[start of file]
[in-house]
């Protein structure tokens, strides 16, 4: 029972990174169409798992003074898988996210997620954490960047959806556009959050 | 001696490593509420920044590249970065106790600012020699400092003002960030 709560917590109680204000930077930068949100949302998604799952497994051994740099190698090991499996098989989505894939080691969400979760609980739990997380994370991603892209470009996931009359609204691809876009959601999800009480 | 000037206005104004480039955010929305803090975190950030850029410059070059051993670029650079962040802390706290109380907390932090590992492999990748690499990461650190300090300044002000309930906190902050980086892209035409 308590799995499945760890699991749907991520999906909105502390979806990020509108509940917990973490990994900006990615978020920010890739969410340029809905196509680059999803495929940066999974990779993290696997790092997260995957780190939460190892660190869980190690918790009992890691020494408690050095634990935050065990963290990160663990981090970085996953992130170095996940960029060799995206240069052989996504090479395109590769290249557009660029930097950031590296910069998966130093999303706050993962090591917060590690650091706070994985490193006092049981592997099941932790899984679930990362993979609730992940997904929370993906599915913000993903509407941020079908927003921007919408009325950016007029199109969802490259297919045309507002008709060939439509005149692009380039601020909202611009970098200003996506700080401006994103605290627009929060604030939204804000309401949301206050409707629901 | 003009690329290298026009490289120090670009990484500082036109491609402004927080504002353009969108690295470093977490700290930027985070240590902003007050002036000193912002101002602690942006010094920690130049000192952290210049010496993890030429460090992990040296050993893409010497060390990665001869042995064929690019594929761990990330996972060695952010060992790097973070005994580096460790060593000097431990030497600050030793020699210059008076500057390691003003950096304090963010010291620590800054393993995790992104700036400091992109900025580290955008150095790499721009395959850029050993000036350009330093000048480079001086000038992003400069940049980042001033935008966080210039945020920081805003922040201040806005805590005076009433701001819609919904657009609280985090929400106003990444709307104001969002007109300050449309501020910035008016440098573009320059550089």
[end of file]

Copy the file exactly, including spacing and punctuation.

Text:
[in-house]
């Protein structure tokens, strides 16, 4: 029972990174169409798992003074898988996210997620954490960047959806556009959050 | 001696490593509420920044590249970065106790600012020699400092003002960030 709560917590109680204000930077930068949100949302998604799952497994051994740099190698090991499996098989989505894939080691969400979760609980739990997380994370991603892209470009996931009359609204691809876009959601999800009480 | 000037206005104004480039955010929305803090975190950030850029410059070059051993670029650079962040802390706290109380907390932090590992492999990748690499990461650190300090300044002000309930906190902050980086892209035409 308590799995499945760890699991749907991520999906909105502390979806990020509108509940917990973490990994900006990615978020920010890739969410340029809905196509680059999803495929940066999974990779993290696997790092997260995957780190939460190892660190869980190690918790009992890691020494408690050095634990935050065990963290990160663990981090970085996953992130170095996940960029060799995206240069052989996504090479395109590769290249557009660029930097950031590296910069998966130093999303706050993962090591917060590690650091706070994985490193006092049981592997099941932790899984679930990362993979609730992940997904929370993906599915913000993903509407941020079908927003921007919408009325950016007029199109969802490259297919045309507002008709060939439509005149692009380039601020909202611009970098200003996506700080401006994103605290627009929060604030939204804000309401949301206050409707629901 | 003009690329290298026009490289120090670009990484500082036109491609402004927080504002353009969108690295470093977490700290930027985070240590902003007050002036000193912002101002602690942006010094920690130049000192952290210049010496993890030429460090992990040296050993893409010497060390990665001869042995064929690019594929761990990330996972060695952010060992790097973070005994580096460790060593000097431990030497600050030793020699210059008076500057390691003003950096304090963010010291620590800054393993995790992104700036400091992109900025580290955008150095790499721009395959850029050993000036350009330093000048480079001086000038992003400069940049980042001033935008966080210039945020920081805003922040201040806005805590005076009433701001819609919904657009609280985090929400106003990444709307104001969002007109300050449309501020910035008016440098573009320059550089």